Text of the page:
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Environment, Health and Safety Research

Engineered intelligent micelle for tumor pH targeting

Project Information

Principal InvestigatorYou Han Bae
Project URLView
Relevance to ImplicationsSome
Class of NanomaterialEngineered Nanomaterials
Impact SectorHuman Health
Broad Research Categories Characterization
Risk Assessment
NNI identifierb1-6

Funding Information

Anticipated Total Funding$1,074,428.00
Annual Funding$268,607.00
Funding SourceNIH
Funding Mechanism
Funding Sector
Start Year2004
Anticipated End Year2008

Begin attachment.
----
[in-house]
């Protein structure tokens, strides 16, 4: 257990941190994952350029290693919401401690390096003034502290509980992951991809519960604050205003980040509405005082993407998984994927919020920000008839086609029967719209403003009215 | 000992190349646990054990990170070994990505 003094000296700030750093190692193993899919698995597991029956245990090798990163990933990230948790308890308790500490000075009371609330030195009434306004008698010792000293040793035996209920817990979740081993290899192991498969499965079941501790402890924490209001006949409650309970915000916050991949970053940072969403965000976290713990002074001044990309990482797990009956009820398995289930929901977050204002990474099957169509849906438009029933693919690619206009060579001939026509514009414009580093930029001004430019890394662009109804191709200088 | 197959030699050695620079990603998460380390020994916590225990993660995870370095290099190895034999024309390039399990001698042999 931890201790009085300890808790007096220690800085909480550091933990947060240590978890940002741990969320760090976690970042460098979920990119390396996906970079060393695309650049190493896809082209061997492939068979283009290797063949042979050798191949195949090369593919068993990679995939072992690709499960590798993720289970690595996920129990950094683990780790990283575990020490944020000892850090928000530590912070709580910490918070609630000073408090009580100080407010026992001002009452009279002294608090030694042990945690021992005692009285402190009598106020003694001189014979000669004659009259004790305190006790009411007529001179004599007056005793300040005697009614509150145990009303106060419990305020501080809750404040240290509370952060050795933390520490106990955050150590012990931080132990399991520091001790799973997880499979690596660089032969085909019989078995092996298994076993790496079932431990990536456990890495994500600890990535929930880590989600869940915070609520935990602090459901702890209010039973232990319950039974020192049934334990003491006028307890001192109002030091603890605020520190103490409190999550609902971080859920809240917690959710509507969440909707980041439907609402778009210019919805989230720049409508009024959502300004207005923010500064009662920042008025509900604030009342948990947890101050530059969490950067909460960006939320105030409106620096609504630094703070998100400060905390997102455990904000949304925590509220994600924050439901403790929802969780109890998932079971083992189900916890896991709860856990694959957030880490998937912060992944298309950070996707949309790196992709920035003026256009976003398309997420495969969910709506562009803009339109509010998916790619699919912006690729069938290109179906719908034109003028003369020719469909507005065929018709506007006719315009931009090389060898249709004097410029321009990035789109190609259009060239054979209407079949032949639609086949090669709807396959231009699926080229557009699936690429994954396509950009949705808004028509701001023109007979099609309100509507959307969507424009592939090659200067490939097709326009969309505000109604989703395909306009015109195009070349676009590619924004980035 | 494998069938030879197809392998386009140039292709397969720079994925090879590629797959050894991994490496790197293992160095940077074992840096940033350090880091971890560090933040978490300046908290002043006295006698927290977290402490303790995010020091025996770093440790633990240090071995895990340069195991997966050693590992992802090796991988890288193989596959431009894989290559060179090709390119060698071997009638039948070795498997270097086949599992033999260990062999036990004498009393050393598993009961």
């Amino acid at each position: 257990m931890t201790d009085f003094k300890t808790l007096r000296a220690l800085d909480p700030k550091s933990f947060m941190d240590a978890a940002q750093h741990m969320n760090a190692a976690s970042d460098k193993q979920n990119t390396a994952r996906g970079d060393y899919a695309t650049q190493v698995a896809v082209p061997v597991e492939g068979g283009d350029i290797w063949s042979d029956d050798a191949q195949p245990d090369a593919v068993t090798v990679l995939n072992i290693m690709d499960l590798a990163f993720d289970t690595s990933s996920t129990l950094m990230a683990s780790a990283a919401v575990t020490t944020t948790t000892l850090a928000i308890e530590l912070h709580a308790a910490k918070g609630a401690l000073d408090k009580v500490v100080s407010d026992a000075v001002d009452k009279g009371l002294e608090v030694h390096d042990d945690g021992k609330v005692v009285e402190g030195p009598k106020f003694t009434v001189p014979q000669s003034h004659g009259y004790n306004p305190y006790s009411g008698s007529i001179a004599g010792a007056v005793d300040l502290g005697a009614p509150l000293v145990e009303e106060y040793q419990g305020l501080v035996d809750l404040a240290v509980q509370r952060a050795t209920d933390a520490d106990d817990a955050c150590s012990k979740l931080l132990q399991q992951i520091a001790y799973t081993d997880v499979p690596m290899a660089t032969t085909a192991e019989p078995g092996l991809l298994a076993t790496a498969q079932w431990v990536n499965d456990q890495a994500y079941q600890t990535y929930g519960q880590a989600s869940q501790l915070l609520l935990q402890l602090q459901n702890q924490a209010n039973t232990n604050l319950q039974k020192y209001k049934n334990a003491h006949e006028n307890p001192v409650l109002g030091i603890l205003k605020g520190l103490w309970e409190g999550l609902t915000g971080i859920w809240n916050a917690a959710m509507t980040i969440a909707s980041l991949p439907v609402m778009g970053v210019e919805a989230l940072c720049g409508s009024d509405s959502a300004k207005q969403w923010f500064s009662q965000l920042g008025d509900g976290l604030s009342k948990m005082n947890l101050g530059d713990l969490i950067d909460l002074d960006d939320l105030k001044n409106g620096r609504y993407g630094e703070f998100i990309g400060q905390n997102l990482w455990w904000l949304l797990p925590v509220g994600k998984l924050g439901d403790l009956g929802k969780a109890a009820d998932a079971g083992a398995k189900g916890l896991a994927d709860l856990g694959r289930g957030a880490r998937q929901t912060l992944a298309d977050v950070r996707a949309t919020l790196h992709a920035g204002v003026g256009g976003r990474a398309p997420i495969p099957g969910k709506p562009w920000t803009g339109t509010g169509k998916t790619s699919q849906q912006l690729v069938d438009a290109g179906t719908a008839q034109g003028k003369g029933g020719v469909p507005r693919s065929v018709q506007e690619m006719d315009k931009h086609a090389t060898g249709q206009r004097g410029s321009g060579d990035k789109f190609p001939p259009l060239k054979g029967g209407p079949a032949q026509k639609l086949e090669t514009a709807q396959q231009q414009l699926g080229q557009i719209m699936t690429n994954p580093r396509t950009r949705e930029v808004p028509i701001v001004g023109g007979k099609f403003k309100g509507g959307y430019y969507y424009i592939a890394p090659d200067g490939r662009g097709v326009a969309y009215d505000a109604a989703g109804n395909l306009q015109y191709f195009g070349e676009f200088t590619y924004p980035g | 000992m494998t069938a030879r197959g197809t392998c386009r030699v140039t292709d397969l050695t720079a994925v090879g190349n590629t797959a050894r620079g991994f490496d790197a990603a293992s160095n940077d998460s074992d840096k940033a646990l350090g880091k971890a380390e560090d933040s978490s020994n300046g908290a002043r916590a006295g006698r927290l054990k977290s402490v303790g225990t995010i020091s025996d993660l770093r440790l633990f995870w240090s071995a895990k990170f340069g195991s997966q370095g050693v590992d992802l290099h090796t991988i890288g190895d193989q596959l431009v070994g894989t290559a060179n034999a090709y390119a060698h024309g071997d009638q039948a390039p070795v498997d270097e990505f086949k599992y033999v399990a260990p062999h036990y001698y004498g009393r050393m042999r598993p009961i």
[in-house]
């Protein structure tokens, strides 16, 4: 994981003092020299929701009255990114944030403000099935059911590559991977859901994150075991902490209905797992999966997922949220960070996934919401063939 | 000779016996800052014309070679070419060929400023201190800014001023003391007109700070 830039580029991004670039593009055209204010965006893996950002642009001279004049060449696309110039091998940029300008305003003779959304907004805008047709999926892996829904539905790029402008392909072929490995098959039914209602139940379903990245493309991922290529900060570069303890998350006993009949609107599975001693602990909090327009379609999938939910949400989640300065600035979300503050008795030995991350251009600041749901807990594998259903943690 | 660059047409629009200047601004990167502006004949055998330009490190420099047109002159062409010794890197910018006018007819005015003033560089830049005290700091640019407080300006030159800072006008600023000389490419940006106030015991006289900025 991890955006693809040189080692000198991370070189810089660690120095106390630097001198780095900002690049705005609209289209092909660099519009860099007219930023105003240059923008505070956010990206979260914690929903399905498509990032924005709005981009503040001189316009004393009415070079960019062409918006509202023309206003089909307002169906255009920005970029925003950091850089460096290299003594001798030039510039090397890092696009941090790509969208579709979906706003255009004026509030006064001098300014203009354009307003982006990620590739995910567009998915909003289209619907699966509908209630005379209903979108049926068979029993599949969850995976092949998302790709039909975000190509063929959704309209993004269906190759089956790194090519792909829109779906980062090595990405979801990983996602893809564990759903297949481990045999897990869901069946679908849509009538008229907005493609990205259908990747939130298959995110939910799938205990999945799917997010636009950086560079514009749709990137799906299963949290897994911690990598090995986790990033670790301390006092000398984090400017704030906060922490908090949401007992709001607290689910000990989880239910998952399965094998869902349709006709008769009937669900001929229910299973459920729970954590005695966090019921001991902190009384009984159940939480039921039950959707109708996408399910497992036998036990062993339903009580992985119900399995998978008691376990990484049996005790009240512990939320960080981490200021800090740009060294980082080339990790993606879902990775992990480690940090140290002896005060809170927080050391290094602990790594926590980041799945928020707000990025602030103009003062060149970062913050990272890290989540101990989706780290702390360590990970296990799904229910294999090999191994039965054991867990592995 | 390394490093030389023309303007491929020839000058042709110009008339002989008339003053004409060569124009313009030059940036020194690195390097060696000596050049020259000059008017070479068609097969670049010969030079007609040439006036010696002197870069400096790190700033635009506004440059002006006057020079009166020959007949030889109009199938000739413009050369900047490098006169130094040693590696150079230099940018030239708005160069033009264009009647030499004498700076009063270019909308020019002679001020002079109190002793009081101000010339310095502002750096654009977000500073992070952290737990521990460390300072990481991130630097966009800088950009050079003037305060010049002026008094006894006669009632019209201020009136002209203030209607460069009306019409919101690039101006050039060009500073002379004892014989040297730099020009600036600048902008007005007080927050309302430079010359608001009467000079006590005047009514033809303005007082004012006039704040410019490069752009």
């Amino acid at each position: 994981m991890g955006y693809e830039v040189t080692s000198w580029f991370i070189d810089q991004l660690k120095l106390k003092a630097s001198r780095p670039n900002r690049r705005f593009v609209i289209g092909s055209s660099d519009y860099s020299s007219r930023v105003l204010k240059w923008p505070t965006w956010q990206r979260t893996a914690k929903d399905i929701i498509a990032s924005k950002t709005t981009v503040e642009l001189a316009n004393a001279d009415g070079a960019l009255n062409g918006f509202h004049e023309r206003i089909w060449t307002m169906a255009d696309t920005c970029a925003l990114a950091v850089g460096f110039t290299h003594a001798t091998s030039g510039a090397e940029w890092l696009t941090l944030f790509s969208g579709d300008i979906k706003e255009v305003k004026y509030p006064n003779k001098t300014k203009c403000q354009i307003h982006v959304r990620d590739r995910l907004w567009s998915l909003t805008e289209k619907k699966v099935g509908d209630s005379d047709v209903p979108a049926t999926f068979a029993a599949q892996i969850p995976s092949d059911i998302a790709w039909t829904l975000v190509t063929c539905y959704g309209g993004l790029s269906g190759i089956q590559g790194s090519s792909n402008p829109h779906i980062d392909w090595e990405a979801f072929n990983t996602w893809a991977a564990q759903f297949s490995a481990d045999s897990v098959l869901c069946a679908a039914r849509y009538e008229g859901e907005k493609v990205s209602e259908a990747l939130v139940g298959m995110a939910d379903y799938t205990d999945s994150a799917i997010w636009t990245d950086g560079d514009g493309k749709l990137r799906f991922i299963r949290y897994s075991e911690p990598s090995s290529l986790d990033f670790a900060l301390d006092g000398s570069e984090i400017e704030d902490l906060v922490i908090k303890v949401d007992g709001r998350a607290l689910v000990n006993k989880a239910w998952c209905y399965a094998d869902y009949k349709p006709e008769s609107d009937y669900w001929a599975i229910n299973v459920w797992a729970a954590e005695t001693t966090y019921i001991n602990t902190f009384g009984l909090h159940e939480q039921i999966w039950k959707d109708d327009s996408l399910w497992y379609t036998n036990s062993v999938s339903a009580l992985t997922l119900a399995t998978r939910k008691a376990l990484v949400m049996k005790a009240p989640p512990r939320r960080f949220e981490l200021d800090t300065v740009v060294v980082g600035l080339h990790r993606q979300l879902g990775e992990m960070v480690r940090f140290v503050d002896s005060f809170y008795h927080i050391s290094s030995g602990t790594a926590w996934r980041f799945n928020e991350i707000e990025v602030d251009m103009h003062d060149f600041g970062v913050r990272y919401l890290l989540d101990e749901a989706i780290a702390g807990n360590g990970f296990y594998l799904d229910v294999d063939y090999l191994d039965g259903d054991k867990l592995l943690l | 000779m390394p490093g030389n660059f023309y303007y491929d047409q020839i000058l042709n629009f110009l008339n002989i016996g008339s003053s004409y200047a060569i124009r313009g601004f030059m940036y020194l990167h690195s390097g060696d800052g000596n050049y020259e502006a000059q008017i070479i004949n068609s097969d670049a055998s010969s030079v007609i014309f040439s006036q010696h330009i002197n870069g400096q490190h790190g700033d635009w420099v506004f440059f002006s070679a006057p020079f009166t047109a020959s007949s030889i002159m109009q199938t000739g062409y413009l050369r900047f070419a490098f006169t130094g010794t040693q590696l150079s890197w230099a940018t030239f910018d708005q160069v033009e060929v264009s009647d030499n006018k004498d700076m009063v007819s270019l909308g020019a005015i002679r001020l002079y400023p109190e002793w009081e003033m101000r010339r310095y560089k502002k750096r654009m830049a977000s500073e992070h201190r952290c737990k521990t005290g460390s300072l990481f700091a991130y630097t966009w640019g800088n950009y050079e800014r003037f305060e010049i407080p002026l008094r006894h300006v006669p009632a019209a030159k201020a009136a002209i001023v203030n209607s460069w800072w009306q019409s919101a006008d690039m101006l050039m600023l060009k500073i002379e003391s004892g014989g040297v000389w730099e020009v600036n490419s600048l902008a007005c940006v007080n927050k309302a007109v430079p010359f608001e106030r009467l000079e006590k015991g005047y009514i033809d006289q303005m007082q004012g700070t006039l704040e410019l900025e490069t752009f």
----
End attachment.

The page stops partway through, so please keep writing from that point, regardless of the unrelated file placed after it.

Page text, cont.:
The primary function of this application is to engineer functional polymeric micelles which target solid tumors in acidic extracellular fluid and utilize acidic endosome to treat sensitive and multidrug resistant (MDR) tumors. It is estimated that more than 80% of measured tumor extracellular pH (pile) are below 7.2. For intracellular pH of tumor cells, parenteral drug sensitive cells are characterized to have rather acidic, diffuse cytosolic pH profile; however MDR cells develop more acidic organelles (recycling endosome, lysosome and trans-Golgi network) than cytosol and necleoplasmic pH. Our preliminary results demonstrate that the polymeric micelles composed of poly(L-histidine)/PEG and PLLA/PEG enhanced the release rate of a loaded model anticancer drug (doxorubicin (DOX) in this study) by physical destabilization of the micelle core at pile, resulting in higher cytotoxicity at lower pH. In addition, the micelles, conjugated with folate and destabilized at pH 6.8, showed great efficacy for sensitive and MDR cells after folate receptor-mediated endocytosis. Therefore it is hypothesized that triggered release of DOX from the intelligent polymeric micelles at tumor pile is a more effective modality in cancer chemotherapy, proving higher local concentration at tumor sites (targeted high-dose chemotherapy), while a minimal release during circulation occurs. The micelle destabilization may help further accumulation of the micelles by reducing the physical barriers in the interstitial space. Another hypothesis is that after receptor-mediated endocytosis, simultaneous triggered release in early endosomes (approximately pH 6) and endosomal disruption will provide high concentrations of the drug in cytosol and nucleus. This will be effective not only for sensitive and but for MDR cells where the drug diffusivity the plasma membrane is compromised and the pumping activities of Pgp and MRP. This approach will be especially useful for weakly basic drugs of which partitioning between cytosol and subcellular organelles is greatly influenced by pH gradient (sequestration). The goals of this research are 1) to design biodegradable polymers sensitive to tumor acidity and to engineer polymeric micelles with or without targeting moiety that can truly recognize tumor pile or endosomal pH for triggered release, while keeping a minimal release rate during circulation and 2) to assess the proposed hypotheses for improved chemotherapy.